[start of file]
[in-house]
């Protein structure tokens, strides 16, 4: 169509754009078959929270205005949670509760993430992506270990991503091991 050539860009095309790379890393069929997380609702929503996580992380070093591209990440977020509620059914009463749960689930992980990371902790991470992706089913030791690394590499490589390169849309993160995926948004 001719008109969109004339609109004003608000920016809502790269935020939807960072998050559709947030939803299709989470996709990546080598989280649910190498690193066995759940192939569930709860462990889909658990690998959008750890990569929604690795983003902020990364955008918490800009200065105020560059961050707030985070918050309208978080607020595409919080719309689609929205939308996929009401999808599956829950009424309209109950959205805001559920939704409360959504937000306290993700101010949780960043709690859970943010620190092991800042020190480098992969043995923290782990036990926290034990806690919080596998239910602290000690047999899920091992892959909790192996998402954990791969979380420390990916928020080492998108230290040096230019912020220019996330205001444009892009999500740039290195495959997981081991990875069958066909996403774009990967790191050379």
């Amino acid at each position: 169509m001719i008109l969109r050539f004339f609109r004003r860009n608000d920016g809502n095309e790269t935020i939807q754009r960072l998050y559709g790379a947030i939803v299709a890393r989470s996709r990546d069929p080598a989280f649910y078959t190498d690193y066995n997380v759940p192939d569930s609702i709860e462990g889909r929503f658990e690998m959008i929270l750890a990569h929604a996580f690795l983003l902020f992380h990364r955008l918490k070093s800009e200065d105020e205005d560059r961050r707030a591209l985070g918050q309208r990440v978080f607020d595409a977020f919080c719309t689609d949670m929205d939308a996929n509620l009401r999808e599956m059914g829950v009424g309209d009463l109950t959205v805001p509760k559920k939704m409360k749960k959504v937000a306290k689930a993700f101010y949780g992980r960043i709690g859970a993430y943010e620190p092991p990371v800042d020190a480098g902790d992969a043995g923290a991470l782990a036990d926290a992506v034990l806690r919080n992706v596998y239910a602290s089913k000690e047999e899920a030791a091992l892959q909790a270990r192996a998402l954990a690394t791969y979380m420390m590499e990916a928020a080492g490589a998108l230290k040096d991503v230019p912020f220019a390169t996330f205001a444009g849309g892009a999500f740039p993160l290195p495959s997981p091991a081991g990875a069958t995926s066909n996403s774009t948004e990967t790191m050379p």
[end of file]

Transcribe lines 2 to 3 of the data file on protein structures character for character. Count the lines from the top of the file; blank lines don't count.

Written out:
């Protein structure tokens, strides 16, 4: 169509754009078959929270205005949670509760993430992506270990991503091991 050539860009095309790379890393069929997380609702929503996580992380070093591209990440977020509620059914009463749960689930992980990371902790991470992706089913030791690394590499490589390169849309993160995926948004 001719008109969109004339609109004003608000920016809502790269935020939807960072998050559709947030939803299709989470996709990546080598989280649910190498690193066995759940192939569930709860462990889909658990690998959008750890990569929604690795983003902020990364955008918490800009200065105020560059961050707030985070918050309208978080607020595409919080719309689609929205939308996929009401999808599956829950009424309209109950959205805001559920939704409360959504937000306290993700101010949780960043709690859970943010620190092991800042020190480098992969043995923290782990036990926290034990806690919080596998239910602290000690047999899920091992892959909790192996998402954990791969979380420390990916928020080492998108230290040096230019912020220019996330205001444009892009999500740039290195495959997981081991990875069958066909996403774009990967790191050379």
């Amino acid at each position: 169509m001719i008109l969109r050539f004339f609109r004003r860009n608000d920016g809502n095309e790269t935020i939807q754009r960072l998050y559709g790379a947030i939803v299709a890393r989470s996709r990546d069929p080598a989280f649910y078959t190498d690193y066995n997380v759940p192939d569930s609702i709860e462990g889909r929503f658990e690998m959008i929270l750890a990569h929604a996580f690795l983003l902020f992380h990364r955008l918490k070093s800009e200065d105020e205005d560059r961050r707030a591209l985070g918050q309208r990440v978080f607020d595409a977020f919080c719309t689609d949670m929205d939308a996929n509620l009401r999808e599956m059914g829950v009424g309209d009463l109950t959205v805001p509760k559920k939704m409360k749960k959504v937000a306290k689930a993700f101010y949780g992980r960043i709690g859970a993430y943010e620190p092991p990371v800042d020190a480098g902790d992969a043995g923290a991470l782990a036990d926290a992506v034990l806690r919080n992706v596998y239910a602290s089913k000690e047999e899920a030791a091992l892959q909790a270990r192996a998402l954990a690394t791969y979380m420390m590499e990916a928020a080492g490589a998108l230290k040096d991503v230019p912020f220019a390169t996330f205001a444009g849309g892009a999500f740039p993160l290195p495959s997981p091991a081991g990875a069958t995926s066909n996403s774009t948004e990967t790191m050379p």